O'Reilly logo

Analysis of Complex Networks by Frank Emmert-Streib, Matthias Dehmer

Stay ahead with the world's most comprehensive technology and business learning platform.

With Safari, you learn the way you learn best. Get unlimited access to videos, live online training, learning paths, books, tutorials, and more.

Start Free Trial

No credit card required

16.7 Binary Choice Model

We now turn to modeling organizational collaboration choices in order to examine how specific individual characteristics, spatial effects, and network effects determine the choice of collaboration (the theoretical underpinnings are described in Ref. [29]). We will build upon the survey data and the subnetwork constructed there from (Section 16.3). While this restricts us to only 191 organizations, we have considerably more information about these organizations than for the complete networks.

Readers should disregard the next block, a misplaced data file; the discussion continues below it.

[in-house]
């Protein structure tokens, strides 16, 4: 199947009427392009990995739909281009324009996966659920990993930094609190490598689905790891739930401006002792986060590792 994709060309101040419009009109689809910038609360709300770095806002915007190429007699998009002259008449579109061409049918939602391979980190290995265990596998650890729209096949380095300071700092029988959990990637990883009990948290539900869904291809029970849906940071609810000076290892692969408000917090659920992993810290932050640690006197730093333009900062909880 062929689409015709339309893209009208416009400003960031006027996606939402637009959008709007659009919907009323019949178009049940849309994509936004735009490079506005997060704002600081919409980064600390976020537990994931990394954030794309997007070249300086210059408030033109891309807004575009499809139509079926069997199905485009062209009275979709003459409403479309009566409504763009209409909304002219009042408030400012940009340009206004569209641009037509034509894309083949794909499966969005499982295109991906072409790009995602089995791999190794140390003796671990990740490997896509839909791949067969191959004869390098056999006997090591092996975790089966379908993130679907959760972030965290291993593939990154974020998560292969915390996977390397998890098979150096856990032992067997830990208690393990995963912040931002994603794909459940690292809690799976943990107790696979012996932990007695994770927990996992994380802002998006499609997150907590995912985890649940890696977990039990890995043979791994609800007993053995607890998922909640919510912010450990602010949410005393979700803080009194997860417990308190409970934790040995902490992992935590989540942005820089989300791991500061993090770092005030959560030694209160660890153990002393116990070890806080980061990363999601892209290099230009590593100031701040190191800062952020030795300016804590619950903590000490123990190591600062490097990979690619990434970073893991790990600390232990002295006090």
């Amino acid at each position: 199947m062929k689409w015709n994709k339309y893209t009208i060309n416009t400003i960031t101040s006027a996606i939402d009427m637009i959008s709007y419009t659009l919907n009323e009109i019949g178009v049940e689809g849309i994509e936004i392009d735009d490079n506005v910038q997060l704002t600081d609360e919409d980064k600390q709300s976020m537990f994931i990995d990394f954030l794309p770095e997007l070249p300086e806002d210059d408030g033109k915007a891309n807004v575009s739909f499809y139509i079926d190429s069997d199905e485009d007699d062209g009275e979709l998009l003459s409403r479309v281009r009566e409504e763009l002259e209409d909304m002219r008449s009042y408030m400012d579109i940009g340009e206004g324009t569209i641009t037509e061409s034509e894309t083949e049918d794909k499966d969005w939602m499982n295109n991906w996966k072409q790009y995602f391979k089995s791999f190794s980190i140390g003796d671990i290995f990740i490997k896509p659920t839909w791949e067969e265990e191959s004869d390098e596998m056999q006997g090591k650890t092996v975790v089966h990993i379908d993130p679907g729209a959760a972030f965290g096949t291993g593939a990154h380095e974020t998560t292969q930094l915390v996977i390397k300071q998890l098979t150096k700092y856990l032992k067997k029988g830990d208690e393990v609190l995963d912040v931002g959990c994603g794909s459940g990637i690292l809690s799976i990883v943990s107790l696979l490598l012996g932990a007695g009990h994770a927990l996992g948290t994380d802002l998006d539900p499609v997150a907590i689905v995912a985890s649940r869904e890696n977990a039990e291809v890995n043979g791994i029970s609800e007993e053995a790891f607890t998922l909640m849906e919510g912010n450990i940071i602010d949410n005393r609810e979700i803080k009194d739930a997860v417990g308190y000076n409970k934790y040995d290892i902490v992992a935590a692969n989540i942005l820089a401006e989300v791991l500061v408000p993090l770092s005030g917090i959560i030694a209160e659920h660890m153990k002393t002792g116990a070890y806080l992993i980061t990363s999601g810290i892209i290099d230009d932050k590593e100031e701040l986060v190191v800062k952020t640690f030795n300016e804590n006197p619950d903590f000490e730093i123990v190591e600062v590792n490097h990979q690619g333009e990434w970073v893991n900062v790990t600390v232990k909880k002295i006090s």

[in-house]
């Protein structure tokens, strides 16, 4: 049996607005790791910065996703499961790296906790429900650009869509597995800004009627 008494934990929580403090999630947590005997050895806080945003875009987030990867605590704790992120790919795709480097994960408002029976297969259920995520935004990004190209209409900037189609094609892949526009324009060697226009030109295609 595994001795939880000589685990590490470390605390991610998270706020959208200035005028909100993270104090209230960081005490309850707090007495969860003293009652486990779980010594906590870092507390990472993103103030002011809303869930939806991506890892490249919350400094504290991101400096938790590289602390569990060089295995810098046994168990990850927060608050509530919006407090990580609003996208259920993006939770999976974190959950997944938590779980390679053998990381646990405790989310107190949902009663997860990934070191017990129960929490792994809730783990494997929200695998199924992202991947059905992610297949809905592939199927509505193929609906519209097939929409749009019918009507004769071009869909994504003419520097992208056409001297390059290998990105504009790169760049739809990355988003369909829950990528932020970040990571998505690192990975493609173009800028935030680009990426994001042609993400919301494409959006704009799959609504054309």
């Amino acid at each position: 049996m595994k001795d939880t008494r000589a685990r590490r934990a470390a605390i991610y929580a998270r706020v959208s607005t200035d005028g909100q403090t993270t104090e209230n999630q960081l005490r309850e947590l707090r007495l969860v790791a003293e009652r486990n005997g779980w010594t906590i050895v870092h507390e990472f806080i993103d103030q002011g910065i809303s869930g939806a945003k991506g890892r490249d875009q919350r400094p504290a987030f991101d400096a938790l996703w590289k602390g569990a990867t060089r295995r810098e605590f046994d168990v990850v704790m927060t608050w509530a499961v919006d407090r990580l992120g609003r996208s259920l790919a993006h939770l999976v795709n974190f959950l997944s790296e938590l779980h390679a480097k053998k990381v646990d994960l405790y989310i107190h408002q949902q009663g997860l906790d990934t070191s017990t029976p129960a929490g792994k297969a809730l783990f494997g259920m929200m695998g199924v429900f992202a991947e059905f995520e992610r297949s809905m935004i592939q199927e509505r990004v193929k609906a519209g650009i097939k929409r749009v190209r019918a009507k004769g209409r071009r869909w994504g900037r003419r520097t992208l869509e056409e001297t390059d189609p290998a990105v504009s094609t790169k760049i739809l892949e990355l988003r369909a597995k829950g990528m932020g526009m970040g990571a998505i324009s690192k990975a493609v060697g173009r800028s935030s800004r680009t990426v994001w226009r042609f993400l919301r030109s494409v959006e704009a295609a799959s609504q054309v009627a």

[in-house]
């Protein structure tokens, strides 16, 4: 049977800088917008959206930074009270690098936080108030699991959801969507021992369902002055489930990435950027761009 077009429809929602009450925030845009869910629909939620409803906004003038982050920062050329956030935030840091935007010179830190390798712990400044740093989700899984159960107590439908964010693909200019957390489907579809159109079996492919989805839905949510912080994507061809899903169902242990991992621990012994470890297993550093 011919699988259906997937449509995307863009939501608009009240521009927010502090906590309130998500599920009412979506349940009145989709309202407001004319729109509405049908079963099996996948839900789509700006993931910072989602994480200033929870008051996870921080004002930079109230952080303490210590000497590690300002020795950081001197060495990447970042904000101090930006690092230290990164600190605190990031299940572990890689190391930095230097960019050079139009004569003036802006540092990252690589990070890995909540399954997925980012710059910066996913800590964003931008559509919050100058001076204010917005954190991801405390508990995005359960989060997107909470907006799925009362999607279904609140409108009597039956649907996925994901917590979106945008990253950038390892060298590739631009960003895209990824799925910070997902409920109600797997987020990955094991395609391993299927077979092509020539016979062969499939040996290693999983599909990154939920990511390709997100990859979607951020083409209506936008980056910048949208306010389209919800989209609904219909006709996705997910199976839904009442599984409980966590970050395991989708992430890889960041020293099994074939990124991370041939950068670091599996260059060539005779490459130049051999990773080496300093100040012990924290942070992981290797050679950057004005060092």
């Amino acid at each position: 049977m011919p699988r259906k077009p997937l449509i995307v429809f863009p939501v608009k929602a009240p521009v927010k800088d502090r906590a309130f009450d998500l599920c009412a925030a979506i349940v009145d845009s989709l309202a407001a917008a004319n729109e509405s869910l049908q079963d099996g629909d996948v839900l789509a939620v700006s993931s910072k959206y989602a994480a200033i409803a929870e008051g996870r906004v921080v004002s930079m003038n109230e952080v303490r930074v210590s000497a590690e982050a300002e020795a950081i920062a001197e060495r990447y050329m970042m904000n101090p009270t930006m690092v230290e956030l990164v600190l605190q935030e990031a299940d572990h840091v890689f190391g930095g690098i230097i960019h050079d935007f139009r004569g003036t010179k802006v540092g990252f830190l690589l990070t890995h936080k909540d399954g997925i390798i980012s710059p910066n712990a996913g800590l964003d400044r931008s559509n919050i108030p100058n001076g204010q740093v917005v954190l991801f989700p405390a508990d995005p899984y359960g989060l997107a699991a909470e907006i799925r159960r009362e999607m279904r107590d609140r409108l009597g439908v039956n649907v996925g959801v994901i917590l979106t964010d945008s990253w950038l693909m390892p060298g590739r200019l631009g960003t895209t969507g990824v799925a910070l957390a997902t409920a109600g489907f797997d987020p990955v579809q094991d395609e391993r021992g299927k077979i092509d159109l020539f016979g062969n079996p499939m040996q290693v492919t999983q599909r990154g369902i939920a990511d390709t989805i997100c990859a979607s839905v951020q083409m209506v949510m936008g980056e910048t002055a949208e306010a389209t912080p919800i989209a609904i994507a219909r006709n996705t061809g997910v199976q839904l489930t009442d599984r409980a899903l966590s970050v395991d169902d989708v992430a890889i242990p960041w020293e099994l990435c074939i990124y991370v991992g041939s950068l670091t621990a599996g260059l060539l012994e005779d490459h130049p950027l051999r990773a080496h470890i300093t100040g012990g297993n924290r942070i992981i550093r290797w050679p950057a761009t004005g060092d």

16.7.1 The Empirical Model

In our analytical framework, the constitution of a collaboration Yij between two organizations (i) and (j) will depend on an unobserved continuous variable Y* that corresponds to the profit that two organizations (i) and (j)ij receive when they collaborate. Since we cannot observe Y*ij but only its dichotomous realizations Yij, we assume Yij =1 if Y*ij > 0 and Yij = 0 if (Y*ij ≤ 0. Yij is assumed to follow a Bernoulli distribution so that Yij can take the values one and zero with probabilities πij and 1– πij, respectively. The probability function can be written as

images

with (E [Yij] = μij = πij and (Var [Yij] = σ2 = πij (1– πij)), where μij denotes some mean value.

The next step in defining the model concerns the systematic structure – we would like the probabilities πij to depend on a matrix of observed covariates. Thus, we let the probabilities ...

With Safari, you learn the way you learn best. Get unlimited access to videos, live online training, learning paths, books, interactive tutorials, and more.

Start Free Trial

No credit card required